All of us are familiar with the term clickbait. Facebook has now thrown a new term at us – engagement bait.
According to Facebook, an engagement bait is a post that “goads” people to like, share or engage with a post. The objective of such action, Facebook says, is to take advantage of its News Feed algorithm to get greater reach.
The Facebook decision will not only hit spammers hard but also make Social Media managers revise their strategies. They have long been taking advantage of this loophole in engagement algorithm to boost company posts.
Facebook has found five kinds of posts that are being used to spam people. These engagement bait posts are:
# 1. Vote baiting: Posts that use the Reactions feature on Facebook to give a thumbs up to their products, hairstyles, lipstick colours, shoe styles, phone features, etc. Such informal polling is done by individuals and Social Media managers to generate greater user engagement. Since the objective of such posts is to trick people into giving their opinion, Facebook has decided to push down these posts in News Feeds. Facebook gives an example of one such post where the people were asked to indicate their New Year goal from four choices.
# 2. Share baiting: Posts used by brands, companies or dealers to promote products. They invariably bait people to share a post by promising gift hampers, phones or even cars. Once again, this is a smart tactic being used by Social Media managers to boost the reach of a post. The bait tempts people to share the post with their friends. Facebook cites the example of a post where a dealer asks Facebook users to share the post with 10 friends for a chance to win a convertible.
# 3. React Baiting: These posts urge people to like posts or indicate whether the post made them happy, sad, angry etc. An example of such post is ”Like this if you are an Aries or Love this if you a Leo”. People see these as fun posts, and enter their reactions, not realising the motive of such spammers which is to increase engagement.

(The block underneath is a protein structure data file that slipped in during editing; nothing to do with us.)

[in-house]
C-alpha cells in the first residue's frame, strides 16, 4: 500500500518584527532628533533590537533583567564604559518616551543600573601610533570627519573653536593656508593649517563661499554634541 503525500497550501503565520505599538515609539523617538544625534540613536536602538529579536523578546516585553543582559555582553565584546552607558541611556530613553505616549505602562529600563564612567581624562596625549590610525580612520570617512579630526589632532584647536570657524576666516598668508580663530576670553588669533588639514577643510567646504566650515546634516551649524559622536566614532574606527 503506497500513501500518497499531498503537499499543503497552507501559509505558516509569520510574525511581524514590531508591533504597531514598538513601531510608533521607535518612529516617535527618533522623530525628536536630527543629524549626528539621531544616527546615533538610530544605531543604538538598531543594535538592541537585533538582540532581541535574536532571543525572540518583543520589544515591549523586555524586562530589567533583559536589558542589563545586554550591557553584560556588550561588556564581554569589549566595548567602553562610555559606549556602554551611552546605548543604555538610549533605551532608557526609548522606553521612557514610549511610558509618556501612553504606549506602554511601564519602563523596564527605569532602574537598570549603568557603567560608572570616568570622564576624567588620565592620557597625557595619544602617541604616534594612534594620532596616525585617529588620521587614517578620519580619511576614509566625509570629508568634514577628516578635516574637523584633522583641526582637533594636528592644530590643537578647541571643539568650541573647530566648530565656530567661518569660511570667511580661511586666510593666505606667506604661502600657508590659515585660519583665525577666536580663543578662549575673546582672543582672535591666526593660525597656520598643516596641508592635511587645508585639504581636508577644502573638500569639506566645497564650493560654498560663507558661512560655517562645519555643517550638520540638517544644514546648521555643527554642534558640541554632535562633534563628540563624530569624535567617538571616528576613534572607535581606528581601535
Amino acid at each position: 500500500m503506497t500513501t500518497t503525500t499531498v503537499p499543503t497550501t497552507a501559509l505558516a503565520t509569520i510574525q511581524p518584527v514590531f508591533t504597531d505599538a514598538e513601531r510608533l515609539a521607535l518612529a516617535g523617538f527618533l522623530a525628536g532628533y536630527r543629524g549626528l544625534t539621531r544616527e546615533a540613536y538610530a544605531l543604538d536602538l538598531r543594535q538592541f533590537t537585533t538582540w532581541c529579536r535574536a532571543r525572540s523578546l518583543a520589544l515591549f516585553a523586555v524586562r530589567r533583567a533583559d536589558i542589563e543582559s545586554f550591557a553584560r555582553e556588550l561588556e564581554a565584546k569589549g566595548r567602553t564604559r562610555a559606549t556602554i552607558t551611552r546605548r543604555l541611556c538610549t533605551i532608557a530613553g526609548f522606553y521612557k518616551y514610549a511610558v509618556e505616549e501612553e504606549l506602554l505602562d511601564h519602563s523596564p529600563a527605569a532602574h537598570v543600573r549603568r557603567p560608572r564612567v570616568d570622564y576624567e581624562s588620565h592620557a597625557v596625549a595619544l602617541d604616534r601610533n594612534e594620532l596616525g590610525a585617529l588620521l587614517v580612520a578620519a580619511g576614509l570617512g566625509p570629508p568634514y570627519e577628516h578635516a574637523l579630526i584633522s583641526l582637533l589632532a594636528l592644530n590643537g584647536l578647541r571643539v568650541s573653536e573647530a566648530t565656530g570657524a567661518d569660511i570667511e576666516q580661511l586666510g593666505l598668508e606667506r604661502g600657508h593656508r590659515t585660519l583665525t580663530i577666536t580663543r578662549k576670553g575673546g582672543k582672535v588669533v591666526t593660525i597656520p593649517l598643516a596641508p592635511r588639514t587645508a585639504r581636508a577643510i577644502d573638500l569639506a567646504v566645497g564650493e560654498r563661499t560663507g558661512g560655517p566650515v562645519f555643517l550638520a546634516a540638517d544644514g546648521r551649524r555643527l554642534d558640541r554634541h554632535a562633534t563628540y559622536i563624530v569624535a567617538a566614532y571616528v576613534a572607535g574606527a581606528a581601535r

# 4. Tag Baiting: Another smart way of boosting a post. Brands encourage people to tag their friends who may like a special kind of wine or a piece of crockery or a daring dress. The rewards of tag baiting are high because the posts enable brands to reach their target audience easily.
# 5. Comment Baiting: In such posts, individuals push users to comment Yes or No. This is a smart tactic because comments boost the reach of a post. Facebook gives the example of a user who asked people to say ”YES, ïf you love rock as much as I do”. The comments need not be limited to Yes or No. There are posts that ask users to hit an emoji or punch a specific number to display their agreement or disagreement with the post.
Facebook has decided to crackdown on this. Now, all engagement bait posts will be demoted in news feed. This is not all. The next step, Facebook says, is to penalise pages that flourish on engagement bait posts.
Already, Facebook teams have “reviewed and categorized hundreds of thousands of posts to inform a machine learning model that can detect different types of engagement bait.” The goal is to discourage spamming, and promote content that is genuine and adds value.
The move, therefore, will not impact posts that “’ask people for help, advice, or recommendations, such as circulating a missing child report, raising money for a cause, or asking for travel tips”.
Facebook’s objective is clear. It wants “to reduce the spread of content that is spammy, sensational, or misleading … and promote meaningful and authentic conversations on Facebook. “